Results

Training group

In the training group, a total of 96 patients underwent CT-guided CNB for 96 LNs. All of the 96 LNs were diagnosed as CNB-based nonspecific benign. The CNB-based results were true negatives for 82 LNs and false negatives for 14 LNs (Table 1). The negative predictive value (NPV) of the CNB-based benign results was 85.4% (82/96).

Table 1 Comparison of baseline data between true and false negatives in training group

Complications

Pneumothorax and hemoptysis were found in 15 (15.6%) and 21 (22.9%) patients, respectively. Only five patients with pneumothorax were treated with chest tube insertion, and the rest of the patients were treated with anti-inflammatory and hemostasis.

True-negative LNs

Among the 82 true-negative LNs, 56 cases were confirmed by CT follow-up (Fig. 2), and 26 cases were confirmed by surgery. The 26 surgical diagnoses included inflammatory pseudo-tumors (n = 20), hamartoma (n = 3), granulomatous inflammation (n = 2), and bronchial cyst (n = 1).

Fig. 2
figure 2

A LN which was presented with CNB-based granulomatous inflammation. A A LN located in right middle lobe. B The procedure of the lung biopsy. C The lesion was significantly resolved after 10 months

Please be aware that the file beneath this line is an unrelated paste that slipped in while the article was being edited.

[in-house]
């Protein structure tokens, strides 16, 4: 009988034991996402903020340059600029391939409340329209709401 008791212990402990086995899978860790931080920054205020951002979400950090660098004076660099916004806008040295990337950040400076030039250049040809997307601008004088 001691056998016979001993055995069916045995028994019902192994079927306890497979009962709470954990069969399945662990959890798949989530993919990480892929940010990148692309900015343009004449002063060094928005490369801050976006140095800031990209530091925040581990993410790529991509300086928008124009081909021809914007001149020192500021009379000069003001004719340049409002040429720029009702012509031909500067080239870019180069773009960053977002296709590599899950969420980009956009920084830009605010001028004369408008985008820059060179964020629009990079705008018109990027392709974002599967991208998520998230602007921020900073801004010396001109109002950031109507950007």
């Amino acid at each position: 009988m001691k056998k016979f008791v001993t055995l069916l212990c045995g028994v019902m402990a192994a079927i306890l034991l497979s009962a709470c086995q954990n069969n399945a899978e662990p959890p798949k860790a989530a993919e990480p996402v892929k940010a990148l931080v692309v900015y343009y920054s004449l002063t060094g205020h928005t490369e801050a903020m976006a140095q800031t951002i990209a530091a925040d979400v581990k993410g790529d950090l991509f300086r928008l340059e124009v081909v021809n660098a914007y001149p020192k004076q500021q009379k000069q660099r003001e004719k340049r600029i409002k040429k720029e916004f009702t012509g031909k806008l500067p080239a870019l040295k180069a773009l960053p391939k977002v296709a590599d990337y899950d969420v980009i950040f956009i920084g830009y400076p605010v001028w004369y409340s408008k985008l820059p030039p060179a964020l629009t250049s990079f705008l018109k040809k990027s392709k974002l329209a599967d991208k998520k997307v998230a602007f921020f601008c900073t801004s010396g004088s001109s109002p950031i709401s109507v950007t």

False-negative LNs

Among the 14 false-negative LNs, 9 cases were confirmed by re-biopsy, and 5 cases were confirmed by surgery. The final diagnoses of the 14 LNs included adenocarcinoma (n = 13) and squamous cells carcinoma (n = 1).

Predictor of true negative

Univariate logistic analysis revealed that the predictors of true-negative results included younger age [P = 0.024, hazard ratio (HR) = 1.082, 95% confidence interval (CI) = 1.010–1.158], normal carcinoembryonic antigen (CEA) levels (P = 0.005, HR = 7.037, 95% CI = 1.782–27.784), normal squamous cell carcinoma antigen (SCC) levels (P = 0.01, HR = 22.091, 95% CI = 2.109–231.443), and CNB-based granulomatous inflammation (P = 0.015, HR = 0.144, 95% CI = 0.030–0.684). Multivariate analysis revealed that the independent predictor of true-negative results was CNB-based granulomatous inflammation (P = 0.013, HR = 0.110, 95% CI = 0.019–0.625, Table 2).

Table 2 Predictors of true negatives

A ROC curve was established to test the predictive ability of CNB-based granulomatous inflammation. The area under the ROC curve was 0.697 (P = 0.019, Fig. 3).

Fig. 3